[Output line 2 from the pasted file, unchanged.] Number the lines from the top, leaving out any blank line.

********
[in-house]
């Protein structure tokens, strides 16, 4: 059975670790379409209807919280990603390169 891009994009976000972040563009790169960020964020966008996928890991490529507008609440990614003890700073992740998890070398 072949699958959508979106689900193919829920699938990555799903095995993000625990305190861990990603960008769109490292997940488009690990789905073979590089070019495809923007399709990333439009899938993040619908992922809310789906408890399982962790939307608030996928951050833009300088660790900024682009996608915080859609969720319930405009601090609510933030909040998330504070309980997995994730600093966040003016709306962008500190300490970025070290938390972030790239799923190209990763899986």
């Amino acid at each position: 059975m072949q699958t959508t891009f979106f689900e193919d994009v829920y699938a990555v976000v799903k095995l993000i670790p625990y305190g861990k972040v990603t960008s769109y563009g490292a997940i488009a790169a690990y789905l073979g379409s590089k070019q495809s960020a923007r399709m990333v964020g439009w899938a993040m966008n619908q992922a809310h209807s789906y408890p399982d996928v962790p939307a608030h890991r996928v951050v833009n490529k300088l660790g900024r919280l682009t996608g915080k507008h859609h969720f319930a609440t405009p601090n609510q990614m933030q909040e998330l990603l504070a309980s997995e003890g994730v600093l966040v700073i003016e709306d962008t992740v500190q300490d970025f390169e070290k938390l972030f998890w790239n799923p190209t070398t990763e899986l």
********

């Protein structure tokens, strides 16, 4: 059975670790379409209807919280990603390169 891009994009976000972040563009790169960020964020966008996928890991490529507008609440990614003890700073992740998890070398 072949699958959508979106689900193919829920699938990555799903095995993000625990305190861990990603960008769109490292997940488009690990789905073979590089070019495809923007399709990333439009899938993040619908992922809310789906408890399982962790939307608030996928951050833009300088660790900024682009996608915080859609969720319930405009601090609510933030909040998330504070309980997995994730600093966040003016709306962008500190300490970025070290938390972030790239799923190209990763899986």